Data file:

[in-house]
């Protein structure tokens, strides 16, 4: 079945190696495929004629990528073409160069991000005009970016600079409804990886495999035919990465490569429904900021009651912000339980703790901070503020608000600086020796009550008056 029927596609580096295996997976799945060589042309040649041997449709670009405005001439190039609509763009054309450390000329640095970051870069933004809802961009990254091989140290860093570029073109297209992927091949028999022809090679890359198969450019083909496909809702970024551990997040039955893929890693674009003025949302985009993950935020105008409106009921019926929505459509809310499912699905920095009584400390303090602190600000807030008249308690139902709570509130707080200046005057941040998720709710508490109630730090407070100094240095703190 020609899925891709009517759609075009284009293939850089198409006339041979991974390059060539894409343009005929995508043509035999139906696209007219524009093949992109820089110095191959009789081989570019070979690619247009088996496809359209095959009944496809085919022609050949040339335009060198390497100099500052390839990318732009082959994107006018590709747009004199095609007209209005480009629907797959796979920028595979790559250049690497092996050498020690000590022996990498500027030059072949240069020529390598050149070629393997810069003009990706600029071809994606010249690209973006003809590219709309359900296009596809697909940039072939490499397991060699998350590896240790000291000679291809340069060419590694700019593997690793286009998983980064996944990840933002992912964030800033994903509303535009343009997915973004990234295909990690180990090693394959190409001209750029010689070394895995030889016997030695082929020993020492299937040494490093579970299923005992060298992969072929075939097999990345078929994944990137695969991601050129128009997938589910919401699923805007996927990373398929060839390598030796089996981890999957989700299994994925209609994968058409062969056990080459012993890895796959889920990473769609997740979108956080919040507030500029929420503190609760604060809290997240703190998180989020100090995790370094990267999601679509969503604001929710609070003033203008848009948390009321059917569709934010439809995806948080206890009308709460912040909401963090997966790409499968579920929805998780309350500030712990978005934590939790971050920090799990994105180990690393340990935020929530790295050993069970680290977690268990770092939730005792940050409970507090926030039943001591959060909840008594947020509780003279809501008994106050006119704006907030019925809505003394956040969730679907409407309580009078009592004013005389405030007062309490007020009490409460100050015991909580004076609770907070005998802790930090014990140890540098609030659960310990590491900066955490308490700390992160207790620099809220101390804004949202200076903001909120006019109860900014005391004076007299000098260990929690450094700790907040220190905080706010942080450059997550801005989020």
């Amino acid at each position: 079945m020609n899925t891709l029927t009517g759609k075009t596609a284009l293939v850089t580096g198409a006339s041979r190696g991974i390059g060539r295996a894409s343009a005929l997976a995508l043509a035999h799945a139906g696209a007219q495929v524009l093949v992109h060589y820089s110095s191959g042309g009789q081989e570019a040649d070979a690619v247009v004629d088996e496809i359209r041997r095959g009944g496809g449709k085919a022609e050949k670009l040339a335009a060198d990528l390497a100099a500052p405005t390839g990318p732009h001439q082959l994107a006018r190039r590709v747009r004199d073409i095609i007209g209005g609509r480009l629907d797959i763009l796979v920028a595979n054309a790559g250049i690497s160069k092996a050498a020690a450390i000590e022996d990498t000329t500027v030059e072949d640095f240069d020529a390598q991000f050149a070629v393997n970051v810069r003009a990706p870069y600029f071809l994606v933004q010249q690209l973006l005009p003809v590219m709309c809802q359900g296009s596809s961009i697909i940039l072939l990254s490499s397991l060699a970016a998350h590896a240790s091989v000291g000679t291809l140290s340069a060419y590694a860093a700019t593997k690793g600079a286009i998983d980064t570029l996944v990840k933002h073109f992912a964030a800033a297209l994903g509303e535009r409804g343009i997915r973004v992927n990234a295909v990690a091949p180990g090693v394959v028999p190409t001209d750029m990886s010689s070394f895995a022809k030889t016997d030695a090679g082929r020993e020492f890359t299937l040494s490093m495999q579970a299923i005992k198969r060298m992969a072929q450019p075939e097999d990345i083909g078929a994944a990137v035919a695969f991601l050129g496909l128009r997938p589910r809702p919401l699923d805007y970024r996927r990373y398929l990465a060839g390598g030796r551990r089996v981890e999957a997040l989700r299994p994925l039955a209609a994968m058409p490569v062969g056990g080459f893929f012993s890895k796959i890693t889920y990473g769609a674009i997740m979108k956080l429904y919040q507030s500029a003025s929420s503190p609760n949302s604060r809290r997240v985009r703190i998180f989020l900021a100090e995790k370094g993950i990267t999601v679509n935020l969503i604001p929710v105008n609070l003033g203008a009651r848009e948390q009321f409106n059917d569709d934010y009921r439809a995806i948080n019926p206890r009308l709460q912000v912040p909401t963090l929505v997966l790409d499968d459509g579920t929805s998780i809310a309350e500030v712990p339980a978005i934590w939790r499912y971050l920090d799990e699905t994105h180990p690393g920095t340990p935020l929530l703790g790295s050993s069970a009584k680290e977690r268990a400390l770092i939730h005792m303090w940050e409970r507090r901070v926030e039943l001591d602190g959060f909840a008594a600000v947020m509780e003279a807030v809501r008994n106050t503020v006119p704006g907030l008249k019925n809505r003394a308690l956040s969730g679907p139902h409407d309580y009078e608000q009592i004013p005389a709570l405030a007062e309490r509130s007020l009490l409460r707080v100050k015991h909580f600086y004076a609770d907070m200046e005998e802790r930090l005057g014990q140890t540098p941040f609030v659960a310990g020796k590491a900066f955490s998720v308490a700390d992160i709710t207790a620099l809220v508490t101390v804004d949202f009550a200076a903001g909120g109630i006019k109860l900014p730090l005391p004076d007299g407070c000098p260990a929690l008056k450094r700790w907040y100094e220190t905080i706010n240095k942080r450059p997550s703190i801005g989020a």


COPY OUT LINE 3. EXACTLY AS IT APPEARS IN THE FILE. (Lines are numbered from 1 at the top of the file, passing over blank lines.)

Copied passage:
């Amino acid at each position: 079945m020609n899925t891709l029927t009517g759609k075009t596609a284009l293939v850089t580096g198409a006339s041979r190696g991974i390059g060539r295996a894409s343009a005929l997976a995508l043509a035999h799945a139906g696209a007219q495929v524009l093949v992109h060589y820089s110095s191959g042309g009789q081989e570019a040649d070979a690619v247009v004629d088996e496809i359209r041997r095959g009944g496809g449709k085919a022609e050949k670009l040339a335009a060198d990528l390497a100099a500052p405005t390839g990318p732009h001439q082959l994107a006018r190039r590709v747009r004199d073409i095609i007209g209005g609509r480009l629907d797959i763009l796979v920028a595979n054309a790559g250049i690497s160069k092996a050498a020690a450390i000590e022996d990498t000329t500027v030059e072949d640095f240069d020529a390598q991000f050149a070629v393997n970051v810069r003009a990706p870069y600029f071809l994606v933004q010249q690209l973006l005009p003809v590219m709309c809802q359900g296009s596809s961009i697909i940039l072939l990254s490499s397991l060699a970016a998350h590896a240790s091989v000291g000679t291809l140290s340069a060419y590694a860093a700019t593997k690793g600079a286009i998983d980064t570029l996944v990840k933002h073109f992912a964030a800033a297209l994903g509303e535009r409804g343009i997915r973004v992927n990234a295909v990690a091949p180990g090693v394959v028999p190409t001209d750029m990886s010689s070394f895995a022809k030889t016997d030695a090679g082929r020993e020492f890359t299937l040494s490093m495999q579970a299923i005992k198969r060298m992969a072929q450019p075939e097999d990345i083909g078929a994944a990137v035919a695969f991601l050129g496909l128009r997938p589910r809702p919401l699923d805007y970024r996927r990373y398929l990465a060839g390598g030796r551990r089996v981890e999957a997040l989700r299994p994925l039955a209609a994968m058409p490569v062969g056990g080459f893929f012993s890895k796959i890693t889920y990473g769609a674009i997740m979108k956080l429904y919040q507030s500029a003025s929420s503190p609760n949302s604060r809290r997240v985009r703190i998180f989020l900021a100090e995790k370094g993950i990267t999601v679509n935020l969503i604001p929710v105008n609070l003033g203008a009651r848009e948390q009321f409106n059917d569709d934010y009921r439809a995806i948080n019926p206890r009308l709460q912000v912040p909401t963090l929505v997966l790409d499968d459509g579920t929805s998780i809310a309350e500030v712990p339980a978005i934590w939790r499912y971050l920090d799990e699905t994105h180990p690393g920095t340990p935020l929530l703790g790295s050993s069970a009584k680290e977690r268990a400390l770092i939730h005792m303090w940050e409970r507090r901070v926030e039943l001591d602190g959060f909840a008594a600000v947020m509780e003279a807030v809501r008994n106050t503020v006119p704006g907030l008249k019925n809505r003394a308690l956040s969730g679907p139902h409407d309580y009078e608000q009592i004013p005389a709570l405030a007062e309490r509130s007020l009490l409460r707080v100050k015991h909580f600086y004076a609770d907070m200046e005998e802790r930090l005057g014990q140890t540098p941040f609030v659960a310990g020796k590491a900066f955490s998720v308490a700390d992160i709710t207790a620099l809220v508490t101390v804004d949202f009550a200076a903001g909120g109630i006019k109860l900014p730090l005391p004076d007299g407070c000098p260990a929690l008056k450094r700790w907040y100094e220190t905080i706010n240095k942080r450059p997550s703190i801005g989020a």